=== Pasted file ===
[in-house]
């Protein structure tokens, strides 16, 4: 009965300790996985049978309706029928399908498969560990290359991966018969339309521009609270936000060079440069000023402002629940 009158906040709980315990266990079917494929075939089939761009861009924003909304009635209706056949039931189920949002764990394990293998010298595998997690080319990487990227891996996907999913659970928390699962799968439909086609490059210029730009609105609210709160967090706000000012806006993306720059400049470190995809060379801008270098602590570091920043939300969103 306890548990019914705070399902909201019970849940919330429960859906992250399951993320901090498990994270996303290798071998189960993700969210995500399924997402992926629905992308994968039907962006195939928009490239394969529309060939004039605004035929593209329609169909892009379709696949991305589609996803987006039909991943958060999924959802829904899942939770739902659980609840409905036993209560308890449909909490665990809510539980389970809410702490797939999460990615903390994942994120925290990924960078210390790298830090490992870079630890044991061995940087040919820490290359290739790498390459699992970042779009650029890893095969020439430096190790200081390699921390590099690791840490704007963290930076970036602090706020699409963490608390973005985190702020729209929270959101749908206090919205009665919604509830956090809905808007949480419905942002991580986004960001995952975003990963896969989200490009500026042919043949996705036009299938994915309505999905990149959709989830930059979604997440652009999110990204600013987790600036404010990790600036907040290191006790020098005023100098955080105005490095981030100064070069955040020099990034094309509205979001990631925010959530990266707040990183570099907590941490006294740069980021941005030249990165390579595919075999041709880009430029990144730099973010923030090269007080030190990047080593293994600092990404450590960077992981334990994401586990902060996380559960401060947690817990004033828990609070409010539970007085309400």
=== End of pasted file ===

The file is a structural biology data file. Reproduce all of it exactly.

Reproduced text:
[in-house]
């Protein structure tokens, strides 16, 4: 009965300790996985049978309706029928399908498969560990290359991966018969339309521009609270936000060079440069000023402002629940 009158906040709980315990266990079917494929075939089939761009861009924003909304009635209706056949039931189920949002764990394990293998010298595998997690080319990487990227891996996907999913659970928390699962799968439909086609490059210029730009609105609210709160967090706000000012806006993306720059400049470190995809060379801008270098602590570091920043939300969103 306890548990019914705070399902909201019970849940919330429960859906992250399951993320901090498990994270996303290798071998189960993700969210995500399924997402992926629905992308994968039907962006195939928009490239394969529309060939004039605004035929593209329609169909892009379709696949991305589609996803987006039909991943958060999924959802829904899942939770739902659980609840409905036993209560308890449909909490665990809510539980389970809410702490797939999460990615903390994942994120925290990924960078210390790298830090490992870079630890044991061995940087040919820490290359290739790498390459699992970042779009650029890893095969020439430096190790200081390699921390590099690791840490704007963290930076970036602090706020699409963490608390973005985190702020729209929270959101749908206090919205009665919604509830956090809905808007949480419905942002991580986004960001995952975003990963896969989200490009500026042919043949996705036009299938994915309505999905990149959709989830930059979604997440652009999110990204600013987790600036404010990790600036907040290191006790020098005023100098955080105005490095981030100064070069955040020099990034094309509205979001990631925010959530990266707040990183570099907590941490006294740069980021941005030249990165390579595919075999041709880009430029990144730099973010923030090269007080030190990047080593293994600092990404450590960077992981334990994401586990902060996380559960401060947690817990004033828990609070409010539970007085309400």